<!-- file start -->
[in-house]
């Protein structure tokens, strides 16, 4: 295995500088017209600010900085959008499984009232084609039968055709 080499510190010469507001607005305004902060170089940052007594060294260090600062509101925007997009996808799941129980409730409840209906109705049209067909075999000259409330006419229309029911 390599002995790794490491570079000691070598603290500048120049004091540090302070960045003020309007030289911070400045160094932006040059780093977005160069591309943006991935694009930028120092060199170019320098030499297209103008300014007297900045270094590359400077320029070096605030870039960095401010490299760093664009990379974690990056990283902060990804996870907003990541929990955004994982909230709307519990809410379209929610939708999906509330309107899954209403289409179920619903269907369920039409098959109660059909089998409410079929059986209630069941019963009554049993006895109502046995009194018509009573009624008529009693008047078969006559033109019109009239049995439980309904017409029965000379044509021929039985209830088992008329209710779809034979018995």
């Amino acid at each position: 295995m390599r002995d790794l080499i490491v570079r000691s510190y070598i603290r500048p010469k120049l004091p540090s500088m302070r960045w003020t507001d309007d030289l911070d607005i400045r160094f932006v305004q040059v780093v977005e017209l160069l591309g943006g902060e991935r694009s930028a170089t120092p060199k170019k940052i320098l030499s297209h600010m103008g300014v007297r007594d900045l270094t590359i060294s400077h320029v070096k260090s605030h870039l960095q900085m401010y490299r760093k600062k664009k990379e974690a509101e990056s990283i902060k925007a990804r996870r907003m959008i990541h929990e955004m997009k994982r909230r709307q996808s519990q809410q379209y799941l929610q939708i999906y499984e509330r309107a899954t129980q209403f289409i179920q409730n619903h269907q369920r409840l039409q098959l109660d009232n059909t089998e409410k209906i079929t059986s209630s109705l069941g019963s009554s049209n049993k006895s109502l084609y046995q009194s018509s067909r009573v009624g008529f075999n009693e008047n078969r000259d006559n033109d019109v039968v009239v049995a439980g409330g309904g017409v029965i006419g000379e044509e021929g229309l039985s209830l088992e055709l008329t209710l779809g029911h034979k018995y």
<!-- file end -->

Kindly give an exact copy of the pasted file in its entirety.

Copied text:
[in-house]
């Protein structure tokens, strides 16, 4: 295995500088017209600010900085959008499984009232084609039968055709 080499510190010469507001607005305004902060170089940052007594060294260090600062509101925007997009996808799941129980409730409840209906109705049209067909075999000259409330006419229309029911 390599002995790794490491570079000691070598603290500048120049004091540090302070960045003020309007030289911070400045160094932006040059780093977005160069591309943006991935694009930028120092060199170019320098030499297209103008300014007297900045270094590359400077320029070096605030870039960095401010490299760093664009990379974690990056990283902060990804996870907003990541929990955004994982909230709307519990809410379209929610939708999906509330309107899954209403289409179920619903269907369920039409098959109660059909089998409410079929059986209630069941019963009554049993006895109502046995009194018509009573009624008529009693008047078969006559033109019109009239049995439980309904017409029965000379044509021929039985209830088992008329209710779809034979018995």
């Amino acid at each position: 295995m390599r002995d790794l080499i490491v570079r000691s510190y070598i603290r500048p010469k120049l004091p540090s500088m302070r960045w003020t507001d309007d030289l911070d607005i400045r160094f932006v305004q040059v780093v977005e017209l160069l591309g943006g902060e991935r694009s930028a170089t120092p060199k170019k940052i320098l030499s297209h600010m103008g300014v007297r007594d900045l270094t590359i060294s400077h320029v070096k260090s605030h870039l960095q900085m401010y490299r760093k600062k664009k990379e974690a509101e990056s990283i902060k925007a990804r996870r907003m959008i990541h929990e955004m997009k994982r909230r709307q996808s519990q809410q379209y799941l929610q939708i999906y499984e509330r309107a899954t129980q209403f289409i179920q409730n619903h269907q369920r409840l039409q098959l109660d009232n059909t089998e409410k209906i079929t059986s209630s109705l069941g019963s009554s049209n049993k006895s109502l084609y046995q009194s018509s067909r009573v009624g008529f075999n009693e008047n078969r000259d006559n033109d019109v039968v009239v049995a439980g409330g309904g017409v029965i006419g000379e044509e021929g229309l039985s209830l088992e055709l008329t209710l779809g029911h034979k018995y």